HealthDay News — After extensive adjustment for confounders, influenza vaccination is associated with a reduced risk for all-cause and cardiovascular death among patients with heart failure, according to a study published online Dec. 10 in Circulation.

Daniel Modin, from the University of Copenhagen in Denmark, and colleagues conducted a nationwide cohort study including all 134,048 patients aged >18 years diagnosed with heart failure between January 2003 and June 2015. The authors examined the correlation between influenza vaccination and long-term survival; follow-up was performed for 99.8% of patients, with a median follow-up of 3.7 years.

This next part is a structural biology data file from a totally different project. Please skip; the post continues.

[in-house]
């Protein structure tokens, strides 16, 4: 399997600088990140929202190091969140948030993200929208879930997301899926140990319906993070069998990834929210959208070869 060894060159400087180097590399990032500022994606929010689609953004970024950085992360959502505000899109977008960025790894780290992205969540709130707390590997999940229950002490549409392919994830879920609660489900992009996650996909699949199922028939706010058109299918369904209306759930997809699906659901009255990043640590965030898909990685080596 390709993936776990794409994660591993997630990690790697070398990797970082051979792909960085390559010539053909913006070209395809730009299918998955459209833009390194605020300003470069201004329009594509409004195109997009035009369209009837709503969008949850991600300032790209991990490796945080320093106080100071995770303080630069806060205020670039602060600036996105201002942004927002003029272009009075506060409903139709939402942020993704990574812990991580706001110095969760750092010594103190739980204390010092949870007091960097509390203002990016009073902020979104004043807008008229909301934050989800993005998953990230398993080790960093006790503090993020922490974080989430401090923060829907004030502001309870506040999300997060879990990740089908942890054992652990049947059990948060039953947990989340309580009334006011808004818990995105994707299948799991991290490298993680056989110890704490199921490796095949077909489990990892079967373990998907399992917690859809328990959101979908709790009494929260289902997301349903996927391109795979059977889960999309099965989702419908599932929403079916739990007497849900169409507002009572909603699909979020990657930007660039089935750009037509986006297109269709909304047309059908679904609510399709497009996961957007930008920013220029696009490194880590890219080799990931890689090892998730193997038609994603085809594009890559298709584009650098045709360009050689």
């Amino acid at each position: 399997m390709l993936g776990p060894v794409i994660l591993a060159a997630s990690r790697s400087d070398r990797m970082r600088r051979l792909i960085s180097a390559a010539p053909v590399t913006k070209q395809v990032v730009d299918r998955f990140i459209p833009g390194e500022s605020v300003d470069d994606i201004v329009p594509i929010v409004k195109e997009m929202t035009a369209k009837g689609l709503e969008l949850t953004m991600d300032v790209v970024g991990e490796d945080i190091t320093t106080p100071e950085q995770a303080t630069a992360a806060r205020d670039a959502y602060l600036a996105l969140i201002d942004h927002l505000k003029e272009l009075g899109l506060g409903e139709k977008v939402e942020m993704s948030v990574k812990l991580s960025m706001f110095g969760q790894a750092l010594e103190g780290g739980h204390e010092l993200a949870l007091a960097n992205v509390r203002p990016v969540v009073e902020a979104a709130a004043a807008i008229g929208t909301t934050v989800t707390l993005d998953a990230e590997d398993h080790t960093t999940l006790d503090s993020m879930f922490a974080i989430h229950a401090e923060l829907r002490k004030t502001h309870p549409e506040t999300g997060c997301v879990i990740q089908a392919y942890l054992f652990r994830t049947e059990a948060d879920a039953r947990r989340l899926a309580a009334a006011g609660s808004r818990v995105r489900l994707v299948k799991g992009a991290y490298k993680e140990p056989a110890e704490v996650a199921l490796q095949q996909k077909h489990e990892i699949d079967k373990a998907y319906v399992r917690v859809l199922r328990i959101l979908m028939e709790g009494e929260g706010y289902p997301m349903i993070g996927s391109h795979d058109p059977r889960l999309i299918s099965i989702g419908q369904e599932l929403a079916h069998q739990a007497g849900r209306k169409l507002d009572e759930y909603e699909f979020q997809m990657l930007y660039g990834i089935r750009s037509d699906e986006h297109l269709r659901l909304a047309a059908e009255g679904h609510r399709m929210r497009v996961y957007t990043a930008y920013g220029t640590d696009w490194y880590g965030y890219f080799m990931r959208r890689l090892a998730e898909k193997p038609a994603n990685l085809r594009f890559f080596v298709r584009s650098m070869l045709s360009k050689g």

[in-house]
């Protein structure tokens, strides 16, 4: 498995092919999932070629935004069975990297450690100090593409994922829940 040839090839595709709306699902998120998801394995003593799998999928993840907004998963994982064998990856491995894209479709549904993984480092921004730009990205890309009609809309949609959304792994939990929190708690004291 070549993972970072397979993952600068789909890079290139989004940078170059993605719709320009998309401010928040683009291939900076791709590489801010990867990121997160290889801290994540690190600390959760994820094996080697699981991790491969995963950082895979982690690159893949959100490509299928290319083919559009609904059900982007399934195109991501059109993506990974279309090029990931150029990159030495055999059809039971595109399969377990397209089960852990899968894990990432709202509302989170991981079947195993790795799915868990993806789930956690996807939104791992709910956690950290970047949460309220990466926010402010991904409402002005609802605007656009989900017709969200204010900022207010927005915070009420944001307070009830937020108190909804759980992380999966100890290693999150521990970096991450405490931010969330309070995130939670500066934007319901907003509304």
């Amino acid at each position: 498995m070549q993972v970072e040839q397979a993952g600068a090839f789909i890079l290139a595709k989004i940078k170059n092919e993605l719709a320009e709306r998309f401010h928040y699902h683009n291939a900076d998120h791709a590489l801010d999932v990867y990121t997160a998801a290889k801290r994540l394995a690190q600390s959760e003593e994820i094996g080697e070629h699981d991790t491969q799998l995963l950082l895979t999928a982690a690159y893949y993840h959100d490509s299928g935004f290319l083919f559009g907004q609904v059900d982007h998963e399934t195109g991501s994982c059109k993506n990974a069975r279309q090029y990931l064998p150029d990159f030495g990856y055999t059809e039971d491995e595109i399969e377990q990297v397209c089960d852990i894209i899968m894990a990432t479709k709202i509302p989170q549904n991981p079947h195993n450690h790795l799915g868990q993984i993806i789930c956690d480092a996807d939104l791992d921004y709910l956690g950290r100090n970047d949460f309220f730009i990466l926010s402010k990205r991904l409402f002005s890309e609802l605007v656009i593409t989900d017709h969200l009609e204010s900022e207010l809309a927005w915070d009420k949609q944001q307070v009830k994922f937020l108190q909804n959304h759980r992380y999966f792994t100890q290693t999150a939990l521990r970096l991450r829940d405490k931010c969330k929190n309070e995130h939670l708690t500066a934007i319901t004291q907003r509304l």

The researchers found that during the study period, vaccination coverage ranged from 16 to 54%. Receiving one or more vaccinations during follow-up correlated with an increased risk for death in unadjusted analysis; after adjustment for inclusion date, comorbidities, medications, household income, and education level, receipt of one or more vaccinations correlated with a reduced risk for death (all-cause mortality, hazard ratio, 0.82; cardiovascular mortality, hazard ratio, 0.82). Compared with intermittent vaccination, annual vaccinations, vaccination early in the year (September to October), and a greater number of vaccinations were correlated with larger reductions in the risk for death.

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“Annual influenza vaccination may be an effective treatment strategy to improve survival in heart failure,” the authors write.

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